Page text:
UK Music chairman and founder to step down

Andy Heath is to step down in 2020 after 11 years at the helm of the UK’s leading trade body for the music industry.

Bekki Bemrose
  • By Bekki Bemrose
  • 11 Dec 2019
  • min read
Andy Heath is to step down in 2020 after 11 years at the helm of the UK’s leading trade body for the music industry.

Heath founded UK Music in 2008 as an industry-wide public affairs organisation designed to fight for the UK Music business.

His career has spanned more than 50 years and he joined the Beggars Group board in 1989 – and will remain in the role of chairman of its publishing division – the same year he first served on the Council of Music Publishers Association.

He has subsequently sat on the boards of PRS for Music and Mechanical Copyright Protection Society (MCPS) and was appointed chairman of British Music Rights, which he co-founded in 1997.

He continues his membership of the MPA board and in 2019 he was awarded a CBE for his services to the music industry, having received an MBE a decade earlier.

Heath will remain in his role as chairman until UK Music have found a replacement for its current chief executive Michael Dugher, who announced he was stepping down in January 2020 last week.

Andy Heath says: ‘The time is right for me to make way for a successor. Indeed I intended to step down before Michael Dugher was appointed, but felt it was right to support Michael in his, then, new post. I’m thrilled that I did that as UK Music has risen to new achievements under his leadership and building on the impressive legacy of Jo Dipple is now a truly respected organisation in Westminster, Whitehall, the media and within the industry itself.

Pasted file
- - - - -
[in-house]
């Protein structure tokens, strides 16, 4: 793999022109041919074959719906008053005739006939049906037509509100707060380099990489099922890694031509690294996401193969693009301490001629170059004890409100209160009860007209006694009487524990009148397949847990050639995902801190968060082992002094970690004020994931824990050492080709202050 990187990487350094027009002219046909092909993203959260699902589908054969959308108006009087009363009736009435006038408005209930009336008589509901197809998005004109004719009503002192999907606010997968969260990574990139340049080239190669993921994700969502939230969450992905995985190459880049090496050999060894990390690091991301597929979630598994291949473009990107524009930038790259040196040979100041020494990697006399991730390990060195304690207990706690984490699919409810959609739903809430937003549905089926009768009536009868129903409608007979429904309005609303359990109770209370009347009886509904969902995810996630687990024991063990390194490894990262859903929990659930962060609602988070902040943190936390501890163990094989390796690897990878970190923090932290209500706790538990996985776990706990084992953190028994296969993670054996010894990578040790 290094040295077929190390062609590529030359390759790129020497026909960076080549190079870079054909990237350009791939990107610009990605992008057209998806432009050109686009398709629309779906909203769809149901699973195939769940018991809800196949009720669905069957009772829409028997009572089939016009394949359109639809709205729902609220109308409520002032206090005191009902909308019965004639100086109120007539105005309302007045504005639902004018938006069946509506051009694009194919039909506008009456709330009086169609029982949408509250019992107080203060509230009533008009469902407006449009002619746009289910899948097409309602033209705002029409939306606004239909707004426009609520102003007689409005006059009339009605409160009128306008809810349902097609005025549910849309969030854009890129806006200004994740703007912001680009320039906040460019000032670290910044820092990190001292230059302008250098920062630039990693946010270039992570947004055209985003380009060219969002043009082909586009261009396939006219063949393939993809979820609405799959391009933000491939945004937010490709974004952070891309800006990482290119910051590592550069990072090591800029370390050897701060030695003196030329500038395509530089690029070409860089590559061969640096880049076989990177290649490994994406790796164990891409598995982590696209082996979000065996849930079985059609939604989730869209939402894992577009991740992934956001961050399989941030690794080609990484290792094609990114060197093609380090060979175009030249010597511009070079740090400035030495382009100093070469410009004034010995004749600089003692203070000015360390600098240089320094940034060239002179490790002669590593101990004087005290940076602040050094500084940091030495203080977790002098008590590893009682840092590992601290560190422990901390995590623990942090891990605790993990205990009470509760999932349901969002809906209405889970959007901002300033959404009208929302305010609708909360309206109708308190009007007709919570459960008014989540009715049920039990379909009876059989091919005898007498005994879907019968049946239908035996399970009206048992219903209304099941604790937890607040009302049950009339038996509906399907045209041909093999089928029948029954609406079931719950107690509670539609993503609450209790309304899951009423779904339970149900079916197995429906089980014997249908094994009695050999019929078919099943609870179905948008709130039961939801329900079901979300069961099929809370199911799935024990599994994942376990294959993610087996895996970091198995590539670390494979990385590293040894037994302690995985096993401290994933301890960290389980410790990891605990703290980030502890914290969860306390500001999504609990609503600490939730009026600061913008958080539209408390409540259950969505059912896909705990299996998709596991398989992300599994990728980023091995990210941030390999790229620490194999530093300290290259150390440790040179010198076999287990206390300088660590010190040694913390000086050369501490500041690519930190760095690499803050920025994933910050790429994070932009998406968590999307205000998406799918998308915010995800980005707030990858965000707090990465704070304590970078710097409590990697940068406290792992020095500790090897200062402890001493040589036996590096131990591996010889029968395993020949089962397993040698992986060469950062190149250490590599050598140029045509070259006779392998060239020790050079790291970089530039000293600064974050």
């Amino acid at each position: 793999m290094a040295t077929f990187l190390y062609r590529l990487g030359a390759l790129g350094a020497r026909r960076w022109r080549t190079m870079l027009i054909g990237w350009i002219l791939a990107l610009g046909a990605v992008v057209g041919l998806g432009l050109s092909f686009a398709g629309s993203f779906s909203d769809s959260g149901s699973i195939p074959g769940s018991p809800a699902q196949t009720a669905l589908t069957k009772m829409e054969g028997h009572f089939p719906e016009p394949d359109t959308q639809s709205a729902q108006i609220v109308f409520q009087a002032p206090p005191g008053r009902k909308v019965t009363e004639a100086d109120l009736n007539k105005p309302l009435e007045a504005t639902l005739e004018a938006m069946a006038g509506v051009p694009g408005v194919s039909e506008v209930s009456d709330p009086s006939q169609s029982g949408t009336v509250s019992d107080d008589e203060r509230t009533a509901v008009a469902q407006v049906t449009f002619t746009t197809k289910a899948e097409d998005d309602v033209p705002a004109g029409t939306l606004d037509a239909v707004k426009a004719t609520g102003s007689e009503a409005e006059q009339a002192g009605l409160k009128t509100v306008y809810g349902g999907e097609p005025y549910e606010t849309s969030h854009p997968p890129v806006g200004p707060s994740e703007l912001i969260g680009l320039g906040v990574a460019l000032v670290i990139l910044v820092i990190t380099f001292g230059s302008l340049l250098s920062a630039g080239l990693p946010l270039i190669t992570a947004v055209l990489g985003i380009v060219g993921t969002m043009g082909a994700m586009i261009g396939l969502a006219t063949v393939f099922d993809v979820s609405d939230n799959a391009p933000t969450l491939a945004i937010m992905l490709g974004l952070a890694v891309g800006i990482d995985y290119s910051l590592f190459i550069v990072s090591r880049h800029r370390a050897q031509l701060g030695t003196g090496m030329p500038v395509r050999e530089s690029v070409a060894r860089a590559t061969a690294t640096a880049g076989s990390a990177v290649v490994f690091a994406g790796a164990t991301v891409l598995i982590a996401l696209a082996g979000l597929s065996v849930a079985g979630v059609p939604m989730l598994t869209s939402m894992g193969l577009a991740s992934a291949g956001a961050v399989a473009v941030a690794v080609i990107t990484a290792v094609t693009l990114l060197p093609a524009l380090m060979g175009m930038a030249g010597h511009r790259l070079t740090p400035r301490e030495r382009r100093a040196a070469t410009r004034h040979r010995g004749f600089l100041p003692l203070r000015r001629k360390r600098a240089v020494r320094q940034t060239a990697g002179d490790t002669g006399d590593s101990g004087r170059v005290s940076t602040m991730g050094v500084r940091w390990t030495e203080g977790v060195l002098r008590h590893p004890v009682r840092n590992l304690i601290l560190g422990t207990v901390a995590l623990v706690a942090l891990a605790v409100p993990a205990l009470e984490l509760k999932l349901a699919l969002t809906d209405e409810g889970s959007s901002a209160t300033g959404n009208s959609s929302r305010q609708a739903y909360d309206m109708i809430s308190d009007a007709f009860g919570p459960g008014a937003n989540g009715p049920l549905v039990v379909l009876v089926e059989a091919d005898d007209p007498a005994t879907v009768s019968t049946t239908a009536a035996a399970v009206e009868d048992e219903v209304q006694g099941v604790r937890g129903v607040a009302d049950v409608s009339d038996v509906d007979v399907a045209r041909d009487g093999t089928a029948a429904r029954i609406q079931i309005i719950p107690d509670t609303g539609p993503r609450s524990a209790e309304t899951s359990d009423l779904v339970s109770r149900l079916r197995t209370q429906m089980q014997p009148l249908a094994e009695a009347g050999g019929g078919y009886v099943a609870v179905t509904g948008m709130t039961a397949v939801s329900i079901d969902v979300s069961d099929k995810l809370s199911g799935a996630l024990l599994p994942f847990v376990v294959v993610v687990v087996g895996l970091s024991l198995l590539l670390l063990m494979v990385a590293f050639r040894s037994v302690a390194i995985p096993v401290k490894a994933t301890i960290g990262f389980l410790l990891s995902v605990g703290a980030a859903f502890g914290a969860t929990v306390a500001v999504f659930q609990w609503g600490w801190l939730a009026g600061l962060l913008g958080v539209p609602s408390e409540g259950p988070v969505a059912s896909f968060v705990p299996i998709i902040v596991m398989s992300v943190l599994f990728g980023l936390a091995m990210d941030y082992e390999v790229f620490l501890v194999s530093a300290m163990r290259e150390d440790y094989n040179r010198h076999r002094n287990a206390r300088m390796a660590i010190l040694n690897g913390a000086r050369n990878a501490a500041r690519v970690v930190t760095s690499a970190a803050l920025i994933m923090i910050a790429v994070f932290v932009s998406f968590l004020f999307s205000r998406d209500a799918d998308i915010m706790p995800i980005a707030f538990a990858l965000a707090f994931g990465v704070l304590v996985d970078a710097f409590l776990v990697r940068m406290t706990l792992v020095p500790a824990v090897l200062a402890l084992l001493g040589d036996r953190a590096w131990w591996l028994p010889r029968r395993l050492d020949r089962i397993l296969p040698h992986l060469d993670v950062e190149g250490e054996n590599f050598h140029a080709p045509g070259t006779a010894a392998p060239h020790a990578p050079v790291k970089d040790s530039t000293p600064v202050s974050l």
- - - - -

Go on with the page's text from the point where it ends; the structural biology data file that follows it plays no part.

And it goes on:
‘I’m immensely proud to have been part of the UK Music story, but I have to mention the part that Feargal Sharkey played all those years ago. We did it together and it has been a privilege to build what we have today.

‘When we started legislators and commentators generally regarded the music industry in a very confused and not always complimentary light. We did not have the ear of government and were seen as a slightly disreputable industry.

‘That has all changed now and it is entirely down to the members of UK Music finding and expressing a common and constructive voice, which is now, not only heard, but sought out for information and opinion. The value to the Treasury is now also universally accepted.

‘I have no intention to disappear over the horizon and will make myself available to help in any way that the incoming Chair and CEO might wish and for as long as they wish. UK Music is now a powerful force with a great team and I have no doubt that it will go from strength to strength with new faces at the top.’

Michael Dugher, chief executive, UK Music, comments: ‘Andy Heath has been great mentor and a good friend to me. But it is no overstatement to say that without Andy Heath UK Music simply wouldn’t exist today.

‘Through many years of dedicated, selfless service he has ensured that the great British music industry speaks with one voice and is held in the highest possible regard by those in power. That is without parallel anywhere else in the world and it is a genuinely historic achievement.